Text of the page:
After a couple of decades of directing big theater productions in the Marshall Islands, Dartmouth College Professor Emeritus Andrew Garrod knows how to deliver.
Most important ingredients are “don’t waste time” and include the right people in direction and production of an event that will involve 40 or more actors.
In the don’t waste time department, Garrod and a team of three Dartmouth students arrived last Thursday and started auditions for the play the next day. This year’s play — by popular demand — is Grease, a play made famous in Hollywood movie format by John Travolta and Olivia Newton-John in the 1978 film.
The get the right people included department has a team of talented people involved. Joining Garrod are Dartmouth students Zackary Gottschall, a sophomore who is music director for the play, and Sophia Kinne, a sophomore, and Adlai Coleman, a junior, both of whom will be production assistants, with Kinne having the additional responsibility of assisting with costumes.
They will be joined shortly by Bonny Taggart, who will produce the play. Her husband, Ken, will spend a couple of weeks in Majuro to build the set for the play. The Taggarts, after residence in Majuro for eight years and significant involvement in some of Garrod’s earlier plays, now live in the US mainland.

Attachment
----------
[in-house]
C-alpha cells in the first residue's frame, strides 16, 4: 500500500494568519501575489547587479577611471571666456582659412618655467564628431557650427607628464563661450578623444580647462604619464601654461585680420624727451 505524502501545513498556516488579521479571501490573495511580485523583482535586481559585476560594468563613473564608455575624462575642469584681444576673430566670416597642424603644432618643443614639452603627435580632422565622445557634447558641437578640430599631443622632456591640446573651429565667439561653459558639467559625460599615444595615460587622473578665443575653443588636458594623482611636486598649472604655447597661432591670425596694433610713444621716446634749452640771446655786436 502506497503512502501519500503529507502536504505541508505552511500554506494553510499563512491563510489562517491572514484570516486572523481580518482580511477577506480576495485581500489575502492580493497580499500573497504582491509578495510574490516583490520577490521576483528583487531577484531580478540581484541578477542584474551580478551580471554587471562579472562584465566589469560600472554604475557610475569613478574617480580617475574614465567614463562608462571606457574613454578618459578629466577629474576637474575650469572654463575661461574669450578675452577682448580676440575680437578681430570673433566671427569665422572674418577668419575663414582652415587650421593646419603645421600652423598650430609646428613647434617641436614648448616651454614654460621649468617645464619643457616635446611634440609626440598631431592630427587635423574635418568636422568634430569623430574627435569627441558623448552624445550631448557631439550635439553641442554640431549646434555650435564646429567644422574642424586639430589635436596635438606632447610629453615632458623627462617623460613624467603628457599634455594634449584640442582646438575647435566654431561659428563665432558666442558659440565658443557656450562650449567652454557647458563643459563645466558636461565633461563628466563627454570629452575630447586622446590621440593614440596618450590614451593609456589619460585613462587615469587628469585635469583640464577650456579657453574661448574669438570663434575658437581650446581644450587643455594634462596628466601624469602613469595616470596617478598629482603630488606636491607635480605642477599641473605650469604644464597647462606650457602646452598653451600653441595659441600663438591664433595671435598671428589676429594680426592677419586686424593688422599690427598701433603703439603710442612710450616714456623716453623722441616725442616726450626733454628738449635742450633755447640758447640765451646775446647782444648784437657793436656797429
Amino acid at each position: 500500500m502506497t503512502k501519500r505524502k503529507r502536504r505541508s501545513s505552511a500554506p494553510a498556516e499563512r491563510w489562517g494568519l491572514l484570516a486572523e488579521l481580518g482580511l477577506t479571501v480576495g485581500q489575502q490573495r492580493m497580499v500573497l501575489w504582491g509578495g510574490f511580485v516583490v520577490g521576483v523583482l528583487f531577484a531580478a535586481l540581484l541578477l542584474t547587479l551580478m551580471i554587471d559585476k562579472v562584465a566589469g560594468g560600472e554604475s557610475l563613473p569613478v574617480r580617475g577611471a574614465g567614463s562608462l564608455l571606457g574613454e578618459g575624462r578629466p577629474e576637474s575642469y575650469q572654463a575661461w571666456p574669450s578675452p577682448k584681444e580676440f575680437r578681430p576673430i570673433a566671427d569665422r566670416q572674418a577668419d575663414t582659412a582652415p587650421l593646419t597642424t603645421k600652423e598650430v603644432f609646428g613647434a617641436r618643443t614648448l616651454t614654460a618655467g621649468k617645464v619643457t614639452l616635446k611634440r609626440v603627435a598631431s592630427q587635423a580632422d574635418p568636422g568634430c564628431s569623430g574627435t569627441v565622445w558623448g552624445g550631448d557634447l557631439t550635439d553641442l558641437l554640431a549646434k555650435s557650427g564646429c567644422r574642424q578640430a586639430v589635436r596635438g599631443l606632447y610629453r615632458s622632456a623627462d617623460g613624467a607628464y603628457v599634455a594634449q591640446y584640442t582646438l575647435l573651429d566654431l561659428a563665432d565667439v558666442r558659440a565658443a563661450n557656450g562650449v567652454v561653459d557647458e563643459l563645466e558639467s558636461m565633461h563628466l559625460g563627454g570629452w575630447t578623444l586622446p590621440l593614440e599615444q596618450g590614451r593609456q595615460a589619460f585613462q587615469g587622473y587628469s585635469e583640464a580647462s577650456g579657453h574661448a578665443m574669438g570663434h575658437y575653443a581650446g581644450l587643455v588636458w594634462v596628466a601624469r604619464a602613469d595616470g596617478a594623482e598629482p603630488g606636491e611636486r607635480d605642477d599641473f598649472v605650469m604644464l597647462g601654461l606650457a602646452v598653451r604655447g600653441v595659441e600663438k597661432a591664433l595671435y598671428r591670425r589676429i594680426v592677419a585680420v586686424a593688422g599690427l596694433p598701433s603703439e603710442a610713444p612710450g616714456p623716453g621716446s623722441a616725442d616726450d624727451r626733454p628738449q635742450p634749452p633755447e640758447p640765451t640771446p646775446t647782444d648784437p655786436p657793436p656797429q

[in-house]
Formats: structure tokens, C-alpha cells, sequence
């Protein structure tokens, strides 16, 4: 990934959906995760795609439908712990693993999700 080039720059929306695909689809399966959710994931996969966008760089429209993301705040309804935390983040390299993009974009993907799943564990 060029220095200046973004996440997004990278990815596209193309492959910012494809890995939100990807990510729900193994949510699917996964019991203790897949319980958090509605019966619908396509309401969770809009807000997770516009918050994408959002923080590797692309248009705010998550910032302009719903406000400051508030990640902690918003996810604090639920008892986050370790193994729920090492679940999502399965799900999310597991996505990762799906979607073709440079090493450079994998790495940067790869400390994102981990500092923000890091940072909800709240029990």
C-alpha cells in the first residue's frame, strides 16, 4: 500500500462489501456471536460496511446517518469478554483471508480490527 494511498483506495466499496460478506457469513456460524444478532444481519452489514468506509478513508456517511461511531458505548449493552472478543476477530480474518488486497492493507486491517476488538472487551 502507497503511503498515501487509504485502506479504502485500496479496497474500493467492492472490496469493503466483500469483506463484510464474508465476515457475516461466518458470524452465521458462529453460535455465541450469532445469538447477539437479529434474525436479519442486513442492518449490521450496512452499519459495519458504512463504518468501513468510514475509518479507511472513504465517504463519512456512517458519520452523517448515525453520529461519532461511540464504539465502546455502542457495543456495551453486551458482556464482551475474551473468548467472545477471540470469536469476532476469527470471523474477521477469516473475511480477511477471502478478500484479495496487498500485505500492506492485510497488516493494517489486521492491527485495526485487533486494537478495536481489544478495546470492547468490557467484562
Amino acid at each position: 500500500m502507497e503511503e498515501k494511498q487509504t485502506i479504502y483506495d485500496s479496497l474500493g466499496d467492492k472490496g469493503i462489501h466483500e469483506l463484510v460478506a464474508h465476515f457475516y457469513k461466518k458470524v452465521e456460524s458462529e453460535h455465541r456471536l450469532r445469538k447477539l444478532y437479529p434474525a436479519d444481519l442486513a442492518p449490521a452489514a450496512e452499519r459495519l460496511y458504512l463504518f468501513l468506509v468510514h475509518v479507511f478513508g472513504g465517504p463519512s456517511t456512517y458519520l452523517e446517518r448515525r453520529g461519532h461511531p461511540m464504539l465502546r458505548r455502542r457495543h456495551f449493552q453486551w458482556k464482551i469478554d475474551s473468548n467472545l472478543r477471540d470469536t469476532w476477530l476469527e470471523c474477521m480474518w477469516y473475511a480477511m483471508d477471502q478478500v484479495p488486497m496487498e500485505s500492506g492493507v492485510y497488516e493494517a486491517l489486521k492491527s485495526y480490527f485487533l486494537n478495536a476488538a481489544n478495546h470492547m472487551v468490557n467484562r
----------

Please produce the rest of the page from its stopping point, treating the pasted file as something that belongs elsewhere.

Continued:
Local educator Jerre Bennett will be assistant musical director, a role he’s had in previous productions. A new development is the involvement of two lead actors from previous plays in directing and producing this year’s play: Bryant Zebedy is assistant director to Garrod and Tommy Kabua is assistant producer to Taggart.
Choreographer Ilona Bitos, who provided choreography for the King and I, will come to Majuro for three weeks to work with actors on the numerous dance scenes in the play. Save Filolita, a veteran actress in Garrod plays, will assist Bitos with choreography.
Garrod added that the Public School System is providing partial financial and in-kind support to stage the play, and MIHS Principal Jabwil Ned is very supportive of the program.
Read more about this in the January 12, 2018 edition of the Marshall Islands Journal.